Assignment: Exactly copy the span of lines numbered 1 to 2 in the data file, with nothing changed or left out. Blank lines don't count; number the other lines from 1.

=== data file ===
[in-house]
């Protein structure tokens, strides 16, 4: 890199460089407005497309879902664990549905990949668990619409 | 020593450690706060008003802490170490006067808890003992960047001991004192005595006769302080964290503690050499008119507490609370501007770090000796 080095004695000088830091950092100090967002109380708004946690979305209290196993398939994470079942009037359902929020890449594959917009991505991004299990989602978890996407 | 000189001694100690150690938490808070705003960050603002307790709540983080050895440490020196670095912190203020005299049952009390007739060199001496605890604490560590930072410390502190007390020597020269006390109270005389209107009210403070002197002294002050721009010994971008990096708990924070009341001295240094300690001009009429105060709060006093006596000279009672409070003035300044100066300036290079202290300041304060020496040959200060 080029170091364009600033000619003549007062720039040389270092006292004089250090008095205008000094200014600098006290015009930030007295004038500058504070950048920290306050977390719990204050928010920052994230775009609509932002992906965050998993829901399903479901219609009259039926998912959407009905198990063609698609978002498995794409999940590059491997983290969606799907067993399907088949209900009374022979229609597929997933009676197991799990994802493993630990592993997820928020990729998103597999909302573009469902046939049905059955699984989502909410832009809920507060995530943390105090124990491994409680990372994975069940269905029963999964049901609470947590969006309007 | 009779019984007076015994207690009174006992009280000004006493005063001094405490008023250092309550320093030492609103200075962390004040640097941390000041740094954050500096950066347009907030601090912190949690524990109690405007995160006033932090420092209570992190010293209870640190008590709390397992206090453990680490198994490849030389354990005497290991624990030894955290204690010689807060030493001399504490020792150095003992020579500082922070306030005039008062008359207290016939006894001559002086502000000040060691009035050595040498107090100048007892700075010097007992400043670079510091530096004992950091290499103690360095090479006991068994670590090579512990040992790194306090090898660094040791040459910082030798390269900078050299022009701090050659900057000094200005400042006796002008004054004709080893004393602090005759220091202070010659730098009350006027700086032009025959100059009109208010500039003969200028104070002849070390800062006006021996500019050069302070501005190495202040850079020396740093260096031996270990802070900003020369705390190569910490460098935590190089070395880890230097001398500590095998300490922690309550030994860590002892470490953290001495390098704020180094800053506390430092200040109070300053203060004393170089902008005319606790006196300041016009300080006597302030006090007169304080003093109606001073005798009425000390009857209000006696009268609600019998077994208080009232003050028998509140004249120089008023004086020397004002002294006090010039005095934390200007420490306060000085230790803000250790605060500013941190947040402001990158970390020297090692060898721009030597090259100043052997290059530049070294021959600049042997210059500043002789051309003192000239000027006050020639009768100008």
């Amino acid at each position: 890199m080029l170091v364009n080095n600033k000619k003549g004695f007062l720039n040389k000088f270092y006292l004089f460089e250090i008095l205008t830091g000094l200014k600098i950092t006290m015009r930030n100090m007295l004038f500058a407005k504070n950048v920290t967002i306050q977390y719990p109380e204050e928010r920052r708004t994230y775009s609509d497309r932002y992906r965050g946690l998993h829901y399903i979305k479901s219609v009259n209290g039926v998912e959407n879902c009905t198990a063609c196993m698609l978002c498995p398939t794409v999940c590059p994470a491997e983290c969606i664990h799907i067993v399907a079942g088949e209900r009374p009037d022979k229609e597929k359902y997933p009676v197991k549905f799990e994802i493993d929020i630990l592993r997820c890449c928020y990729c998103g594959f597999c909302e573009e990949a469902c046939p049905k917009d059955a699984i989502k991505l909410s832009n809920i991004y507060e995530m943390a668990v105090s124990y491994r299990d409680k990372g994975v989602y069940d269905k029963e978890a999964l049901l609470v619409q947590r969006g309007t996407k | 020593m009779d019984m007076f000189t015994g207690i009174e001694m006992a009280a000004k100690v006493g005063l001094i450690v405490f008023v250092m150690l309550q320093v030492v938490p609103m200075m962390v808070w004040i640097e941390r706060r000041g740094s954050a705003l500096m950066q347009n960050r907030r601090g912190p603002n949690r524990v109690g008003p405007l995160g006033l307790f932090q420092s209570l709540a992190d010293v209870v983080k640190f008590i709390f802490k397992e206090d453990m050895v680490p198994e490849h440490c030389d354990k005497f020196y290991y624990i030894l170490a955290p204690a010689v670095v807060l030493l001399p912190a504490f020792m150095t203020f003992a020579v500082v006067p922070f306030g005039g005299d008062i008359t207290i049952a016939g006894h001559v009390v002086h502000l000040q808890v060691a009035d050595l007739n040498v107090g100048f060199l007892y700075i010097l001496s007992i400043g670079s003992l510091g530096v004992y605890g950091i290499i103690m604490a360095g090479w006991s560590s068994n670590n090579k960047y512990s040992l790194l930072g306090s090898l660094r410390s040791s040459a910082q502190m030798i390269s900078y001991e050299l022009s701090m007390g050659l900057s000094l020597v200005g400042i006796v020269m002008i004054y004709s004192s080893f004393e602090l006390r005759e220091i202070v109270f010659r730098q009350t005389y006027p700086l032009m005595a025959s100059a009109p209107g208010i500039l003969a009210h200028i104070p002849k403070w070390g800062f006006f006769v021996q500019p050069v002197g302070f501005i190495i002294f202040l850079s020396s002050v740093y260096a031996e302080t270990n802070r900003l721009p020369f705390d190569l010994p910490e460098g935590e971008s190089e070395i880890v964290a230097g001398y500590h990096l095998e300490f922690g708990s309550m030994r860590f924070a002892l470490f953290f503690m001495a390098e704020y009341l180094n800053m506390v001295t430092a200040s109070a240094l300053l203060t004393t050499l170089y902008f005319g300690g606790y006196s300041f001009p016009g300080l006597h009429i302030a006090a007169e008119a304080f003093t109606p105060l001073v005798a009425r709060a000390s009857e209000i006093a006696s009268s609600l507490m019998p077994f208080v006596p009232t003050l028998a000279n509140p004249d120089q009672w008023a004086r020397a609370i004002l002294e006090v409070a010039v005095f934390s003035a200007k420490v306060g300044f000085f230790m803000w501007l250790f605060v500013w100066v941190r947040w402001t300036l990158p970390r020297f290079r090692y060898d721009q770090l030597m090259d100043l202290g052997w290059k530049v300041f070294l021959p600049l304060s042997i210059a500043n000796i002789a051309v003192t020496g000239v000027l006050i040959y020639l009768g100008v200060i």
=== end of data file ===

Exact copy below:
[in-house]
């Protein structure tokens, strides 16, 4: 890199460089407005497309879902664990549905990949668990619409 | 020593450690706060008003802490170490006067808890003992960047001991004192005595006769302080964290503690050499008119507490609370501007770090000796 080095004695000088830091950092100090967002109380708004946690979305209290196993398939994470079942009037359902929020890449594959917009991505991004299990989602978890996407 | 000189001694100690150690938490808070705003960050603002307790709540983080050895440490020196670095912190203020005299049952009390007739060199001496605890604490560590930072410390502190007390020597020269006390109270005389209107009210403070002197002294002050721009010994971008990096708990924070009341001295240094300690001009009429105060709060006093006596000279009672409070003035300044100066300036290079202290300041304060020496040959200060 080029170091364009600033000619003549007062720039040389270092006292004089250090008095205008000094200014600098006290015009930030007295004038500058504070950048920290306050977390719990204050928010920052994230775009609509932002992906965050998993829901399903479901219609009259039926998912959407009905198990063609698609978002498995794409999940590059491997983290969606799907067993399907088949209900009374022979229609597929997933009676197991799990994802493993630990592993997820928020990729998103597999909302573009469902046939049905059955699984989502909410832009809920507060995530943390105090124990491994409680990372994975069940269905029963999964049901609470947590969006309007 | 009779019984007076015994207690009174006992009280000004006493005063001094405490008023250092309550320093030492609103200075962390004040640097941390000041740094954050500096950066347009907030601090912190949690524990109690405007995160006033932090420092209570992190010293209870640190008590709390397992206090453990680490198994490849030389354990005497290991624990030894955290204690010689807060030493001399504490020792150095003992020579500082922070306030005039008062008359207290016939006894001559002086502000000040060691009035050595040498107090100048007892700075010097007992400043670079510091530096004992950091290499103690360095090479006991068994670590090579512990040992790194306090090898660094040791040459910082030798390269900078050299022009701090050659900057000094200005400042006796002008004054004709080893004393602090005759220091202070010659730098009350006027700086032009025959100059009109208010500039003969200028104070002849070390800062006006021996500019050069302070501005190495202040850079020396740093260096031996270990802070900003020369705390190569910490460098935590190089070395880890230097001398500590095998300490922690309550030994860590002892470490953290001495390098704020180094800053506390430092200040109070300053203060004393170089902008005319606790006196300041016009300080006597302030006090007169304080003093109606001073005798009425000390009857209000006696009268609600019998077994208080009232003050028998509140004249120089008023004086020397004002002294006090010039005095934390200007420490306060000085230790803000250790605060500013941190947040402001990158970390020297090692060898721009030597090259100043052997290059530049070294021959600049042997210059500043002789051309003192000239000027006050020639009768100008």